Alexander ‘City’ Bryant
Ryan Miday | 11/27/2013, 10:14 a.m.
City couldn’t beat Ulysses “Kid” Hogan, but he could hustle him. Hogan was the one Black Cleveland player in those days who regularly won out-of-state tournaments.
True to the hustle, City exploited Hogan’s weakness. Known to drink, if Hogan walked into a pool room half blitzed, City would give one of the pool boys money to buy a half pint of whiskey and slip it to Hogan. After a few drinks, City told him, “Come on Kid, I got ya some.” City beat him like a drum.
Along with City’s reputation for having a good game of pool, he was known for how he carried himself. City’s son, Al, recalled an encounter with an older gentleman who was a John Marshall basketball supporter, when Al was playing on the high school team. He was taken aback when he learned that Al was City’s son. “You cut from a fine cloth, boy,” he said. “I marveled at the way your father played at Playboy’s. I wanted to be like him; he was always dressed immaculately.”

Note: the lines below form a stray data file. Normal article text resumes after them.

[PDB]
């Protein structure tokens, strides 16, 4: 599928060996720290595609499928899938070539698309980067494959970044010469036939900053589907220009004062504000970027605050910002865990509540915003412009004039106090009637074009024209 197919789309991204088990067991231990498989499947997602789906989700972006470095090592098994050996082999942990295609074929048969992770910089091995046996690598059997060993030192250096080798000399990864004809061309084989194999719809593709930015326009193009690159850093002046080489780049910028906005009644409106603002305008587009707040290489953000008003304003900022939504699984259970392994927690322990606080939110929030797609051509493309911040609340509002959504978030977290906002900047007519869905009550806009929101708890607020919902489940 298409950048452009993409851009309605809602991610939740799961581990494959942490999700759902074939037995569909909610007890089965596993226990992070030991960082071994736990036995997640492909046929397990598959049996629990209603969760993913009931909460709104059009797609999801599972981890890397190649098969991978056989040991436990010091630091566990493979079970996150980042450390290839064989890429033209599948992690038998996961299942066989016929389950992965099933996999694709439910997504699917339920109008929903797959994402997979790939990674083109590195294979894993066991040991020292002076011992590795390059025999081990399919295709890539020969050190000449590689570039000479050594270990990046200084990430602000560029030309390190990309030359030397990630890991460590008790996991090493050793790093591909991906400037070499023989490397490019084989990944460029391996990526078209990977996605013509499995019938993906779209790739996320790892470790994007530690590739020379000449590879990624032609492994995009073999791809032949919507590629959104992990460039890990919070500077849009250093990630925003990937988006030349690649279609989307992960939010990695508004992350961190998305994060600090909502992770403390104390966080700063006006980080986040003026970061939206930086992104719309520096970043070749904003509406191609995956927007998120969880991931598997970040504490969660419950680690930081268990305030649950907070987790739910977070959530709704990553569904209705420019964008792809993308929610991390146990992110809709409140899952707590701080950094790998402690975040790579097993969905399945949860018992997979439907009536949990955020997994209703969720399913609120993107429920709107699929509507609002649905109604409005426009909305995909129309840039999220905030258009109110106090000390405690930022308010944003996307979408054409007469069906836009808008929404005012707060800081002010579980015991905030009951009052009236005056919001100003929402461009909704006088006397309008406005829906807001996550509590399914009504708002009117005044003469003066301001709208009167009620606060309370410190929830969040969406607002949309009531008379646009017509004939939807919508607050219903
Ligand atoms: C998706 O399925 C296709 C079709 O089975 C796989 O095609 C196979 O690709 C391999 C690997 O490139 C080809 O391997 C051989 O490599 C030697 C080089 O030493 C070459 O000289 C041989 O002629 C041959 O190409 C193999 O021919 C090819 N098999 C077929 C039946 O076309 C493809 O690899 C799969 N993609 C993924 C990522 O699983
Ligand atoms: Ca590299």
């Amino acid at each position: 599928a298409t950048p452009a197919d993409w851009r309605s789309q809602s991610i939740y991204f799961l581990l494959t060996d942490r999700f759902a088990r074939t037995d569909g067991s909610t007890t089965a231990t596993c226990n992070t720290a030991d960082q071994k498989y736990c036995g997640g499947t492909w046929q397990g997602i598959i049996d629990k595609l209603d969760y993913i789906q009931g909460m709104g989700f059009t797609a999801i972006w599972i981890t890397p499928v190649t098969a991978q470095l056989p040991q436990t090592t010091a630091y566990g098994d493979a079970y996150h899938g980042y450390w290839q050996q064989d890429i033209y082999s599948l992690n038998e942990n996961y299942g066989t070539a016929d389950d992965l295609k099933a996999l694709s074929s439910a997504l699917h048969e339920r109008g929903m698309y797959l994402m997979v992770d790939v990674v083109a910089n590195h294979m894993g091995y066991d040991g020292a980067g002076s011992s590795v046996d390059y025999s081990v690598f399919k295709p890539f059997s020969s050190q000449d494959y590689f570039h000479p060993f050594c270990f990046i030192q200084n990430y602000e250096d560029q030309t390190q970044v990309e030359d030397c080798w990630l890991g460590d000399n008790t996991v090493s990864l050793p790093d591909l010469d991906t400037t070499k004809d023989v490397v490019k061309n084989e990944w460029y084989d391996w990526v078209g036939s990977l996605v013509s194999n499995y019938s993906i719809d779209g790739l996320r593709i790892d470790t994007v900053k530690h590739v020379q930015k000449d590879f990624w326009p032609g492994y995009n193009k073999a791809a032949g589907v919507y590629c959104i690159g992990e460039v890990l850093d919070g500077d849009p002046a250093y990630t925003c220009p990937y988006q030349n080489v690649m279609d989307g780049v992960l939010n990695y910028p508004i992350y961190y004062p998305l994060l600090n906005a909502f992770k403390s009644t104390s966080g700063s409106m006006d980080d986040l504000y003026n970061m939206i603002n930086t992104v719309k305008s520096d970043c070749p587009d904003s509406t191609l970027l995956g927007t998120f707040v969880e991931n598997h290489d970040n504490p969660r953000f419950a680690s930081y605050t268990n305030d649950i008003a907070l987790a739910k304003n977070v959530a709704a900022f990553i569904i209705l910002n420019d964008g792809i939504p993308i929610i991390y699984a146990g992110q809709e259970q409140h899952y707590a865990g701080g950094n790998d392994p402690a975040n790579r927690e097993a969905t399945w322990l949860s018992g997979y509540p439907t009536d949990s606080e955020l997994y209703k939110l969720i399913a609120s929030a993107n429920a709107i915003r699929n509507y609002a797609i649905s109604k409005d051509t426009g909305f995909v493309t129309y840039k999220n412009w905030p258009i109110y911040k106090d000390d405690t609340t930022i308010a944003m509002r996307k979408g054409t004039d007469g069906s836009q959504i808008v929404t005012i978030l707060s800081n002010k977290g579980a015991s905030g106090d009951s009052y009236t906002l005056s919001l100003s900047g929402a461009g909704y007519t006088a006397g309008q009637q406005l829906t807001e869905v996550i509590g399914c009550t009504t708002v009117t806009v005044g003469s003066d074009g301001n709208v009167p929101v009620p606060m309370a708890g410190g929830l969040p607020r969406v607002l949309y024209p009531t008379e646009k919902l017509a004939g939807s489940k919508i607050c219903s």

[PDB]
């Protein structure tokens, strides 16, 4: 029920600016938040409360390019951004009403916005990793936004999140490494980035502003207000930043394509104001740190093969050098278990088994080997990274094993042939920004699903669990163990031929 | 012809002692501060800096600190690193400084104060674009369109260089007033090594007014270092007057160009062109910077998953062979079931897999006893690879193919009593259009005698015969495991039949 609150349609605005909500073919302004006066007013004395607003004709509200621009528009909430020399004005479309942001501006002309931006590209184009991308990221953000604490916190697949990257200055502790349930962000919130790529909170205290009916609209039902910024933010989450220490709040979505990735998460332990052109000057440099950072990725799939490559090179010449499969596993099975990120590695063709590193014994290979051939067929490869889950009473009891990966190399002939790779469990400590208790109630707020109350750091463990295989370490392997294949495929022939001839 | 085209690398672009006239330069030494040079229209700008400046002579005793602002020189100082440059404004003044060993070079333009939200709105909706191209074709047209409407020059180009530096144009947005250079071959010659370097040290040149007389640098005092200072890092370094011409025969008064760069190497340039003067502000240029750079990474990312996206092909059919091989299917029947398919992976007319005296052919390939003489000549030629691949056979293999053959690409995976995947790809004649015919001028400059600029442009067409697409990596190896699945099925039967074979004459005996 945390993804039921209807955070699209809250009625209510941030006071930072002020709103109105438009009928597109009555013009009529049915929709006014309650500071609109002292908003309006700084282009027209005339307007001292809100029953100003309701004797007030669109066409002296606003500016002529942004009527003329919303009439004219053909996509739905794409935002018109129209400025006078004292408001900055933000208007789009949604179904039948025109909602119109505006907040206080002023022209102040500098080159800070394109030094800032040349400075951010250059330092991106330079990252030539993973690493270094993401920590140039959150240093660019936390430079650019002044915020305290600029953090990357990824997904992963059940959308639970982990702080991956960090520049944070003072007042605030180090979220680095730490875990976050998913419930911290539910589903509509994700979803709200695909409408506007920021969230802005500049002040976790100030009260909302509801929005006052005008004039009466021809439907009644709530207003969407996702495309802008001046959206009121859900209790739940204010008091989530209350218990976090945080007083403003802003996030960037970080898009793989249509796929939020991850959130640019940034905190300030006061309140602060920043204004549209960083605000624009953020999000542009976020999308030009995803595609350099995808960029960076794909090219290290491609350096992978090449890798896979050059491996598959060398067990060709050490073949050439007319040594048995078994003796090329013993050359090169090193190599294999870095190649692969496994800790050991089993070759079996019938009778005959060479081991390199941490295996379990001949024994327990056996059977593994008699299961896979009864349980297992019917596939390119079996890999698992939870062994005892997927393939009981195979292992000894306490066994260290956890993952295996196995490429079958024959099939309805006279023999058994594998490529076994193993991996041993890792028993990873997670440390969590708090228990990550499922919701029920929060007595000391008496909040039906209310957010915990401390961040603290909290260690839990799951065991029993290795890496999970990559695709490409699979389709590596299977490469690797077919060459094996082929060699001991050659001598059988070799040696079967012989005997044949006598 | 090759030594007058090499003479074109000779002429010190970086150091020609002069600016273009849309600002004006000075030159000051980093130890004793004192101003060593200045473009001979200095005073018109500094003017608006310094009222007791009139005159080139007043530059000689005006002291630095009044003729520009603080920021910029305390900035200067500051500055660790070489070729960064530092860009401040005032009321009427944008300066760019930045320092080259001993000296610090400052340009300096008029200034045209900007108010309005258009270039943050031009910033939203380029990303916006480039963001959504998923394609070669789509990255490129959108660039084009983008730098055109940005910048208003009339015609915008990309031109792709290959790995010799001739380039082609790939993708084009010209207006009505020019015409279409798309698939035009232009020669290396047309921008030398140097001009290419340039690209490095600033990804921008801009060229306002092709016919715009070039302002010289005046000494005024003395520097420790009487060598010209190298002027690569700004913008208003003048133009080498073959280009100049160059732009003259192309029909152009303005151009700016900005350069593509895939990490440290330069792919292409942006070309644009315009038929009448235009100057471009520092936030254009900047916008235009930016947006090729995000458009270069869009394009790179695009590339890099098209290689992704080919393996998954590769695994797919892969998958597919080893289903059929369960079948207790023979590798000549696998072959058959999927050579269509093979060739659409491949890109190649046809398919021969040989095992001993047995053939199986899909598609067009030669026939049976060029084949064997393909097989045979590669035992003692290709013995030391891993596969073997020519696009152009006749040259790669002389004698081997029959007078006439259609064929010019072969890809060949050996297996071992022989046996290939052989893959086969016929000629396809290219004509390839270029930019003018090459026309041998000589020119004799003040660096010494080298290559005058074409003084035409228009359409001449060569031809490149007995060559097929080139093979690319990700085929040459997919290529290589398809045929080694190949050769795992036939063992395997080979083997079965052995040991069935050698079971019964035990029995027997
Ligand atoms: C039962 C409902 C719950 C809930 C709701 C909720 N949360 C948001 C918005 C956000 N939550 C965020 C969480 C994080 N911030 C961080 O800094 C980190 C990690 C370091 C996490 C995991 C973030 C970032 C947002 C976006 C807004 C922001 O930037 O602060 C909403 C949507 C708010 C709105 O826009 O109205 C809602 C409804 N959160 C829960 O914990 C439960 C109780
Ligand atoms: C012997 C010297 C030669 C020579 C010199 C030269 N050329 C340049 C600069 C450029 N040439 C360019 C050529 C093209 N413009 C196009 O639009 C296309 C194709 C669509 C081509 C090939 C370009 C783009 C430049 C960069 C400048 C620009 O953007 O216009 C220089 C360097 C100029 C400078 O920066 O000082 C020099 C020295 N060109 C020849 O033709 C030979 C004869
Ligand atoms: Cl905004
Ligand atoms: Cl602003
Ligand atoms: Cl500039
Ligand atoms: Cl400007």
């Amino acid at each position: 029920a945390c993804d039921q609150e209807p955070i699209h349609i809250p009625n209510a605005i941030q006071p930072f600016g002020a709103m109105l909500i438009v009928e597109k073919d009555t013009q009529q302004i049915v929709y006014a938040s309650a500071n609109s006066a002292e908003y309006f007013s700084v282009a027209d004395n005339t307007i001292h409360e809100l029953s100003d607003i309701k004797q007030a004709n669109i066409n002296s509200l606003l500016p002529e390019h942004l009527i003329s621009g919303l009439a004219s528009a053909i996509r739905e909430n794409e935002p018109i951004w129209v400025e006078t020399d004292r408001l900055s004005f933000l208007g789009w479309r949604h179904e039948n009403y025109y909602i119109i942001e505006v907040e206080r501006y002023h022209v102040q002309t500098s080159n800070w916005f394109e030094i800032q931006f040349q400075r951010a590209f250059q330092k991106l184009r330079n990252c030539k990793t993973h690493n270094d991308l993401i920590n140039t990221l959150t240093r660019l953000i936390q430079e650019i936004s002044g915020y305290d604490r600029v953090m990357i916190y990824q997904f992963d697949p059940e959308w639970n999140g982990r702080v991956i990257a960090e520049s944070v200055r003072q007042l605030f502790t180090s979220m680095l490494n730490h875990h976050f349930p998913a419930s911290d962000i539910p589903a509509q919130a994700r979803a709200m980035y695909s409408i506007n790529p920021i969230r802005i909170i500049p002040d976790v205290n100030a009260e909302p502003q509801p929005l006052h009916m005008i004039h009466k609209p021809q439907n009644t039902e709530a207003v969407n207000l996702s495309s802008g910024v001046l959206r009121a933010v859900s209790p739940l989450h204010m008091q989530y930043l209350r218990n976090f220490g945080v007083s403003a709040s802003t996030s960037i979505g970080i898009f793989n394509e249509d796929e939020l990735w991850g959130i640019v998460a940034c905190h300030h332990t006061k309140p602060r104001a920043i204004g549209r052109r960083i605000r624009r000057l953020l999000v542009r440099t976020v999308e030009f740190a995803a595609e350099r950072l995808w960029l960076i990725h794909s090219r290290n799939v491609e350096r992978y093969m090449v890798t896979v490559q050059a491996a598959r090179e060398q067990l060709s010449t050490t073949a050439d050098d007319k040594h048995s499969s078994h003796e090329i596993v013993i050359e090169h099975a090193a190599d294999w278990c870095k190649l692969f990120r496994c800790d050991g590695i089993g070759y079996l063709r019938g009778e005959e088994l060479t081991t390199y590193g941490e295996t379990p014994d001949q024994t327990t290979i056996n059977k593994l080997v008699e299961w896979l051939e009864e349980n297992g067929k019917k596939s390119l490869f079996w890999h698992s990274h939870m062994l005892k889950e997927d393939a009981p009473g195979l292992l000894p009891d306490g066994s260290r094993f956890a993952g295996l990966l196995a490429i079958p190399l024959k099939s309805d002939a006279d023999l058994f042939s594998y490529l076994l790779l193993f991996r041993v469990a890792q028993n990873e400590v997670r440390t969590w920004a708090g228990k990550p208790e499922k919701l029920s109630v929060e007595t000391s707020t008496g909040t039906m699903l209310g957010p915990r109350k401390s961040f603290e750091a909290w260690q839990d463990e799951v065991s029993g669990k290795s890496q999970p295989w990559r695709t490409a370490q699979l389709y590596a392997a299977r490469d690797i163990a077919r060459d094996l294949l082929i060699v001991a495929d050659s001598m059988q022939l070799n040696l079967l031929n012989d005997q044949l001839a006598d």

He also told Al that he had even shaved off his hair to mimic City. It was an ironic form of flattery, since it was City’s Alopecia condition of being bald that led him to hate school and ultimately drop out to travel with Philadelphia Red, in 1943. Danny Vegh, who owned the Hippodrome, summed up City’s character: “Whenever City played here, he was always a gentleman.”
One of City’s hustling partners on the road was Chicago’s Leonard “Bugs” Rucker, a legendary One Pocket and bank pool player. As part of the hustle, Bugs didn’t own his own cue stick and neither did City – they both used the worn-down cues sticks from the wall rack.
Hustling was, at its core, about picking the right opponents, at the right time. Danny Vegh’s son, Tommy, remembered City at the Hippodrome, and paid him in the ultimate hustler’s compliment: “I never saw him make a bad game.”
Next week, in the final chapter of our three-part series about one of Cleveland’s greatest pool hustlers, we find out what became of Alexander “City” Bryant.